News ID: 261603
Published: 1204 GMT November 15, 2019

World’s sewage workers ‘underpaid, sidelined, risking their lives’

World’s sewage workers ‘underpaid, sidelined, risking their lives’
CS SHARADA PRASAD

Indian workers manually empty a pit in Bangalore, India, in August 2019.

People who empty out sewage tanks and scrub down latrines doubtless perform a vital, thankless and even undesirable task. A new report, however, shows that doing such jobs could also cost workers their lives.

A study from the World Health Organization (WHO) and others has revealed that millions of sanitation workers in low-income countries are routinely exposed to contagious bugs, powerful chemicals and filthy conditions that can turn out to be deadly, Inter Press Service news agency reported.

The 61-page study titled ‘Health, Safety and Dignity of Sanitation Workers‘ holds up the world’s sanitation workers as unsung heroes who risk their lives cleaning other people’s muck, saying they should at the very least get protective clothing and basic employment rights.

Speaking with reporters in New York on Thursday, United Nations spokesman Stephane Dujarric described the “unsafe and undignified working conditions of sanitation workers” across nine developing countries.

Researchers focused on muck-cleaners in Bangladesh, Bolivia, Burkina Faso, Haiti, India, Kenya, Senegal, South Africa and Uganda who typically toiled in an “informal economy” lacking basic “rights and protection,” added Dujarric.

The report by WHO, together with the International Labour Organization, the World Bank, and WaterAid, a charity, described people around the world emptying pits and septic tanks, cleaning sewers and manholes and handling fecal sludge at treatment and disposal works.

Researchers shone a spotlight on the case of Wendgoundi Sawadogo, a sanitation worker in Ouagadougou, capital of the landlocked West African country, Burkina Faso, a city of some 2.4 million people.

The 45-year was photographed climbing into latrines and open pits, holding muck-smeared ropes without gloves. In a statement accompanying the report, he described finding discarded syringes and broken calls in fetid pits.

Sawadogo spoke of colleagues struggling to lift the concrete slabs that cover pits, occasionally breaking fingers, toes, and feet. The work is “really dangerous” and some of his coworkers have perished in such trenches, he added. 

“You have no paper to show that this is your profession. When you die, you die,” said Sawadogo.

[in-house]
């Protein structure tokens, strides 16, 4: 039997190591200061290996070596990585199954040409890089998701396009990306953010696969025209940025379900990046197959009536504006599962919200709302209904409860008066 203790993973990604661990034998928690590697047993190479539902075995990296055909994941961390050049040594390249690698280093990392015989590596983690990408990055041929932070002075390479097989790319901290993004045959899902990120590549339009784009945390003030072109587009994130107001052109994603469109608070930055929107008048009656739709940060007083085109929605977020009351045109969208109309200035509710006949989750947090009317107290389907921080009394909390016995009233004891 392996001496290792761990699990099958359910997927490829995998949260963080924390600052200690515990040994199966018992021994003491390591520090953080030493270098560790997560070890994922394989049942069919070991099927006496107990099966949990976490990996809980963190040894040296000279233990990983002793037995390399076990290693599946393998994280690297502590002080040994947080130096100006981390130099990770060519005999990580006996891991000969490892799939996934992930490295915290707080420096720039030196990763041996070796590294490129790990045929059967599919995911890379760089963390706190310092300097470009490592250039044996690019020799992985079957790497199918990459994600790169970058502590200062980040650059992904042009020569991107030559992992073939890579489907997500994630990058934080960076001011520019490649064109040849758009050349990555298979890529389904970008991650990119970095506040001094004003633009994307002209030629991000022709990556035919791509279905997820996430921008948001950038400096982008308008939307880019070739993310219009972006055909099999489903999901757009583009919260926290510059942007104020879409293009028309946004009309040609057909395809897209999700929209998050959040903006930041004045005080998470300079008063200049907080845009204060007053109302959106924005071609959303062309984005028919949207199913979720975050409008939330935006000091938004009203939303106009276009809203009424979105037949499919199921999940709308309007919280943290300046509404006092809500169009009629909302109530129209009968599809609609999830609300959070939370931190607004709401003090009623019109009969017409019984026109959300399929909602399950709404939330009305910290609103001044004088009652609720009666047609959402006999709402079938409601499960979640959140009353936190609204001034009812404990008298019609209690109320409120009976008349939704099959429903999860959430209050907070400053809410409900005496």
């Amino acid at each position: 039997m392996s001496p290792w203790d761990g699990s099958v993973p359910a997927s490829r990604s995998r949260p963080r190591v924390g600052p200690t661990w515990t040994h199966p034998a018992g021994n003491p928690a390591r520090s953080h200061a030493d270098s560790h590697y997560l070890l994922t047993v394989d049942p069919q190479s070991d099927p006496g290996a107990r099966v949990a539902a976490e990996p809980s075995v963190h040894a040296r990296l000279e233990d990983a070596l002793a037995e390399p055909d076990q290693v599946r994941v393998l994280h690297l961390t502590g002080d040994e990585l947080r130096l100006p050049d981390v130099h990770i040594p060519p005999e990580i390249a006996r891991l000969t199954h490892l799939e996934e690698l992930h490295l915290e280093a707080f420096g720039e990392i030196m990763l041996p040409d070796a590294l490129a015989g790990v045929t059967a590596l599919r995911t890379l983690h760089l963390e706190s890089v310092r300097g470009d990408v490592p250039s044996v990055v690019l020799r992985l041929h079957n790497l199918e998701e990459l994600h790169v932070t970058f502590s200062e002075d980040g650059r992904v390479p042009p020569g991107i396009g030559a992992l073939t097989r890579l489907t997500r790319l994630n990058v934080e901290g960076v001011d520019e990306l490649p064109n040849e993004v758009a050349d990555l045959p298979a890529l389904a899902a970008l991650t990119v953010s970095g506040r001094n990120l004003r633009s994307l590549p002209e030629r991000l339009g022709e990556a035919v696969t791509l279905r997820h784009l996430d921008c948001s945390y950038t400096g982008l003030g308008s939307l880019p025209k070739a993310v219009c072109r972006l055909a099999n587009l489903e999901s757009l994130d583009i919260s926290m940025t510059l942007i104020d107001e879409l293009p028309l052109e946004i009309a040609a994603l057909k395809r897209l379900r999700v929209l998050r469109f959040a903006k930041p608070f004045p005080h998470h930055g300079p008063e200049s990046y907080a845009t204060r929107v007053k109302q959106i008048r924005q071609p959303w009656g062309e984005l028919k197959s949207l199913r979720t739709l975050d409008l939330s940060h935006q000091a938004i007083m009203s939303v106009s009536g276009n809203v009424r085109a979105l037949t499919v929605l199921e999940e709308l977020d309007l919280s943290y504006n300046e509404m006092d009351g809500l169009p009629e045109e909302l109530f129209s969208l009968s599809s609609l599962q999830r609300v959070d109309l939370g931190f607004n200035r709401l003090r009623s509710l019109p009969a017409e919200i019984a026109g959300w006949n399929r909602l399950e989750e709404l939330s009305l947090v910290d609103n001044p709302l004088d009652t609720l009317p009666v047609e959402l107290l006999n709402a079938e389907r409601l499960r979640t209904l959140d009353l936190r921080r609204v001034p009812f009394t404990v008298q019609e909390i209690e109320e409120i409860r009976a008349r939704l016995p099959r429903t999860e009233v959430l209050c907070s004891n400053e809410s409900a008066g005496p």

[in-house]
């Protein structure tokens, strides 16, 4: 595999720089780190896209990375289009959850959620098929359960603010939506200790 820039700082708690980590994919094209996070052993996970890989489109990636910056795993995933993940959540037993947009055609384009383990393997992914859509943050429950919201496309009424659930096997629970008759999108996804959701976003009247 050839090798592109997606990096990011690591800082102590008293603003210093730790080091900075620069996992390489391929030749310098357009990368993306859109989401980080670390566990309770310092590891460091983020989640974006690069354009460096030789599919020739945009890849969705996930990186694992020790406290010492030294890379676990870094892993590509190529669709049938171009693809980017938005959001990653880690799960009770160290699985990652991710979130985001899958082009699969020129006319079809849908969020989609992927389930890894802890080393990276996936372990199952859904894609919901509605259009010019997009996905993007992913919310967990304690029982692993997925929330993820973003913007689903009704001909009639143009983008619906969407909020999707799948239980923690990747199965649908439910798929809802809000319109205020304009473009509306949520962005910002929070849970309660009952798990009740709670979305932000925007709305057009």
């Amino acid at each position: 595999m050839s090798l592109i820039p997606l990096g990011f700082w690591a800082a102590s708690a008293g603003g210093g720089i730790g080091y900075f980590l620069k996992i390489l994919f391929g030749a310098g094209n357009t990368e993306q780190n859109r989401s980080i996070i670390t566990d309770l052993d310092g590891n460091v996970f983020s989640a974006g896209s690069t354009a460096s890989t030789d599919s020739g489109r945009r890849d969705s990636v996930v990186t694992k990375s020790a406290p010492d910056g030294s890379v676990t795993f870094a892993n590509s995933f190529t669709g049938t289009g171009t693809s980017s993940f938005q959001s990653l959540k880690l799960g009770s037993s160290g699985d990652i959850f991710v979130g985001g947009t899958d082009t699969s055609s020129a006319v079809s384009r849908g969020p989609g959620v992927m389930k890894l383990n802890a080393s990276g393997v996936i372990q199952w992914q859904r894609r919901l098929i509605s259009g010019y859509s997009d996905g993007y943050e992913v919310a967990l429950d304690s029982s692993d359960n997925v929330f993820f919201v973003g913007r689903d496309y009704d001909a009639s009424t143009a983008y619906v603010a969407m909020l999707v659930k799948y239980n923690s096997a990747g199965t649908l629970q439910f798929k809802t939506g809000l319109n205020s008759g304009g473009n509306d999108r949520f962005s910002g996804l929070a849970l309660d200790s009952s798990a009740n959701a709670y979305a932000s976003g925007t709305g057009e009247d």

“You go with your bucket and your hoe without recognition, without leaving a trace anywhere or a document that shows your offspring that you have practiced such a job. When I think of that, I’m sad. I do not wish any of my children to do the work I do.”

Another emptier in the same country, Inoussa Ouedraogo, described a slab crushing his finger in an injury that cost the 48-year-old about $100 in local currency during 11 months of “painful” treatment, in which time he had to carry on working.

Researchers described sanitation workers toiling in sewage pits around the world without safety gear — risking exposure to cholera, dysentery and other killer bugs. Some 432,000 people perish from diarrheal deaths each year, the report said.

They also have to work in tanks amid fumes of ammonia, carbon monoxide, sulfur dioxide and other toxic gases that can cause workers to lose consciousness and die, or face long-term breathing and eyesight problems.

Few low-income countries have health and safety guidelines to protect sanitation workers, researchers said. There are no reliable global statistics, but it is estimated that one manhole worker dies unblocking sewers by hand in India every five days.

Dr. Maria Neira, a public health director at WHO, called for much sanitation work to be mechanized so that workers do not have to touch human waste with bare hands. She called for better health and safety laws, training, protective gear, insurance, and health checks.

“Sanitation workers make a key contribution to public health around the world — but in so doing, put their own health at risk. This is unacceptable,” said Neira.

“We must improve working conditions for these people.”

 

 

 

   
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